With UA’s offerings I started realizing that I actually can do it myself. And I’m not kidding when I say it’s changed my life. Once I got an Apollo Twin and some UAD plug-ins, my output increased exponentially.
What are your “go-to” UAD plug-ins?
I’ve recently been creating some templates, just to kind of file through new ideas quicker. I just want to get to the sound. I test signal flow and patching ideas so quickly now. The EMT® 140 Classic Plate Reverberator and EMT® 250 Classic Electronic Reverb plug-ins are on individual stems — always.
What about the EMT 140 and 250 do you like so much?
They just react better to more information than other reverbs I’ve used. I can make them as forgiving or insane as I’d like. I typically keep the 140 for the shorter, quicker, brighter sounds, and the 250 for the longer, much warmer plate.
What about EQs?
I like the EQ on the UAD 4K Channel Strip, and the Pultec Passive EQ Collection gets a lot of use. One thing I like to do is, group a few tracks — like some gated synth sequences that are competing for the same space —and instead of individual EQ’ing, I’ll run them through the Dangerous Bax EQ from the Dangerous BAX EQ Plug-in Collection.
“I’ve used every UAD plug-in, and I keep finding more uses for them. Playing with uncommon, “wrong,” or just messy ways of using them has led to some of my favorite sound processing on a computer.”
What are some UAD plug-ins that you use for synth processing?
In the case of sequenced/arpeggiated synths, the UAD SPL Transient Designer works just as well as it would on drums. I use that all over the place, just to screw with the intentions of a recording and see how it reacts.
The Little Labs® IBP Phase Alignment Tool and VOG plug-ins and the SPL Vitalizer help me create interesting textures in tracks where the dynamic is more about a soft warmth, an elegant, not overly aggressive grit. If I have the basic sound I want, and it’s simply about rolling off some of the higher or lower frequencies, I’ll always try the Moog Multimode Filter first. It’s easily one of my favorite plug-in filters ever.
There's lovely separation between instruments, vocals and parts, which one doesn't always hear in dance-oriented pop music. What's your role in how the parts sit in the final mix, and do you compose with an ear to clarity?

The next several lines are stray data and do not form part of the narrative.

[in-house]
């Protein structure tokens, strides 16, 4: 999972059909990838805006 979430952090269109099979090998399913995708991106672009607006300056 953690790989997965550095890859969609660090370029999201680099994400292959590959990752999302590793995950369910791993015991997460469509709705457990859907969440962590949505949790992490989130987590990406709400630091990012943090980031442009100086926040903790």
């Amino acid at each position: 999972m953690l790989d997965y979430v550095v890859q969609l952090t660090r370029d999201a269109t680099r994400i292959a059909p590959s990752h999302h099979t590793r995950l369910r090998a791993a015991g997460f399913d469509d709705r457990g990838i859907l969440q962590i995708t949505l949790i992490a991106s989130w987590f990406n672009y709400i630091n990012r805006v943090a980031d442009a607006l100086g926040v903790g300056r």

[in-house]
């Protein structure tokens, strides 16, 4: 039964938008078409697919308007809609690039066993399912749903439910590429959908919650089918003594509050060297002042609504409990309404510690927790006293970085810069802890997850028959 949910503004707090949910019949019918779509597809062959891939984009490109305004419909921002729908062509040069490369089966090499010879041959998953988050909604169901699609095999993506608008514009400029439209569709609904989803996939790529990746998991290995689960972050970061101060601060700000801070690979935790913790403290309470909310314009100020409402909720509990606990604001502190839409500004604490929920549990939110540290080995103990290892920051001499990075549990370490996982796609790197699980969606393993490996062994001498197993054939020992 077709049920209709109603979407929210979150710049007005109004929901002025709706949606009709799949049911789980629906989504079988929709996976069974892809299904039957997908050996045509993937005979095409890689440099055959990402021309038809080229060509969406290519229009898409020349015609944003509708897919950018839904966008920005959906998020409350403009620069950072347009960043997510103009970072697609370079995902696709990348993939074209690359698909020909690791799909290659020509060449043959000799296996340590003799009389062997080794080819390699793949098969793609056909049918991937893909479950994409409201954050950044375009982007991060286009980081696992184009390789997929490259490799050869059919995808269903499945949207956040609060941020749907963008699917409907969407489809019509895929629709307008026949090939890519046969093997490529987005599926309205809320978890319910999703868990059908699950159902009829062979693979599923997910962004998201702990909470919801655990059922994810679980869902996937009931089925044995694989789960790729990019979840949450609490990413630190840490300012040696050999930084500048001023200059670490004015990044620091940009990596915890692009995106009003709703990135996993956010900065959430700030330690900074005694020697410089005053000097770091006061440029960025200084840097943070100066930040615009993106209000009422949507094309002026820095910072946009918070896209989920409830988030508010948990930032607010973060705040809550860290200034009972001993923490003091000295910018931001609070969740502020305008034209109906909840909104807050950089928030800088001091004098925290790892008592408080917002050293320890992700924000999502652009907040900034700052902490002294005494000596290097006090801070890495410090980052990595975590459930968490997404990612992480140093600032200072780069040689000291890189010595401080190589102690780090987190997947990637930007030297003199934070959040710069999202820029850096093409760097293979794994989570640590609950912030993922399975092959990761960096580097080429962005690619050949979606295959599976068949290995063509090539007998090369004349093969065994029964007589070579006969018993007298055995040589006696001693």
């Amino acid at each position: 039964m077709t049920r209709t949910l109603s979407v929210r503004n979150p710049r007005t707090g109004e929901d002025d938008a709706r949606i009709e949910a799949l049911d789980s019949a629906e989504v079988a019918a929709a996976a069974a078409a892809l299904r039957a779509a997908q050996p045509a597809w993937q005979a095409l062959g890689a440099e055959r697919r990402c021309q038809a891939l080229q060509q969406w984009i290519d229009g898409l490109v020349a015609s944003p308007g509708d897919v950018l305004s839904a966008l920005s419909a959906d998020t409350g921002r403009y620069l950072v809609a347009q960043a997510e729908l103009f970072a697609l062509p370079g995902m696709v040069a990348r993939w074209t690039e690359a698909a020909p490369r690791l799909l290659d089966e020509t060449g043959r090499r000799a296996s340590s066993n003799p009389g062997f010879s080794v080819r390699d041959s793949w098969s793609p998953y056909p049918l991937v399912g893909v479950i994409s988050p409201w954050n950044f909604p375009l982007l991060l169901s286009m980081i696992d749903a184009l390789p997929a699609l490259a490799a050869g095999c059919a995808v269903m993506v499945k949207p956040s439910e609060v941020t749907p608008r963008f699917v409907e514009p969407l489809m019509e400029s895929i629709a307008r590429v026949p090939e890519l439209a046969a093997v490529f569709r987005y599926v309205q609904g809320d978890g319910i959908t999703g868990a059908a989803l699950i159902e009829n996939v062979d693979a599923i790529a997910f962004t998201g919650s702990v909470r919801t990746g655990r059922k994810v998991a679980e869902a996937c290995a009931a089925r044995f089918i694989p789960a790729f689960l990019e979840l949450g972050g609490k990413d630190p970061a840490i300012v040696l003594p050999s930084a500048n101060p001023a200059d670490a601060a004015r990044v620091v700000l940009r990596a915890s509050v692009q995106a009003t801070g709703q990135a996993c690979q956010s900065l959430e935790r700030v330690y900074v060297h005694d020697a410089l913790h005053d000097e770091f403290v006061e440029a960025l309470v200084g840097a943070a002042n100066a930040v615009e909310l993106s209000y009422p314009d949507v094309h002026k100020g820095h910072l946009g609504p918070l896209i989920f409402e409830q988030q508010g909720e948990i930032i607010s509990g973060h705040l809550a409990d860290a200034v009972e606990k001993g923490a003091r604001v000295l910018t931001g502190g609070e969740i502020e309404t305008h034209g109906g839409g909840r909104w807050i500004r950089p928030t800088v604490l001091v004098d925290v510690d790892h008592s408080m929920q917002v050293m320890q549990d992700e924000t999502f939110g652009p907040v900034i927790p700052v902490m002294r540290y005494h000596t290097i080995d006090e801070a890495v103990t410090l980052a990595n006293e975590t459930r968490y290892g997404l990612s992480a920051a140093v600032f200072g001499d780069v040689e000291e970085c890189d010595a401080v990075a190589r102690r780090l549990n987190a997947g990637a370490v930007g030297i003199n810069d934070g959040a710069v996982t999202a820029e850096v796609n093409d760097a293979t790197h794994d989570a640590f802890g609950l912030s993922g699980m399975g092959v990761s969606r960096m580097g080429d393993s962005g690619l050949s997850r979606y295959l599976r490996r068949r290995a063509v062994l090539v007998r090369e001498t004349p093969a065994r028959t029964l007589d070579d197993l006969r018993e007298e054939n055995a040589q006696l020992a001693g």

I have learned so much from Chris Zane and Alex Aldi, two of my close friends and co-workers My process remains pretty unorthodox, yet. Part of that is because I had a relationship with them that allowed me to play a much more heavy-handed role in the mixing.
Can you elaborate?
Passion Pit comes down to the mixing. Most all of our records have rarely had “demos” go to anyone, even my manager or people I especially trust. The three of us would just realize early on during Manners that doing so was pretty pointless, and the proof was always in the pudding because people would love the record.People rarely acknowledge how much work goes into a Passion Pit record and the three of us have learned to just accept the fact that no one will ever understand how much of an insane process it takes to get from point A to point B.
Most bands map things out before — we never do. We pick a date to start, and we know it’s going to take months before all the filtering starts yielding a sound, and idea of what the record will shape up to be. Then it’s just off to the races — and we fly once we’re all on the same page.Believe me, the process is tedious, but that actually means the mixing becomes another art unto itself. It becomes part of the production — an extension of it all.Photo Credit: Juan Patino
— James Rotondi
Roaming the Sonic Landscape
Glass Animals' mastermind Dave Bayley talks about how he uses UAD plug-ins and UA hardware on the group's forward-thinking productions, as well as some cool tips for crafting interesting guitar and vocal tracks.
Sculpting Space and Warping Time
Here, Grammy-winning engineer Eric J details how he crafts panoramic mixes and carves out space in the dense, bass-heavy productions of Flume and Chet Faker.
The Inner Game of Vocal Production
Three top engineer/producers give you some tips and techniques for managing this careful dance of sonic techniques and interpersonal skills.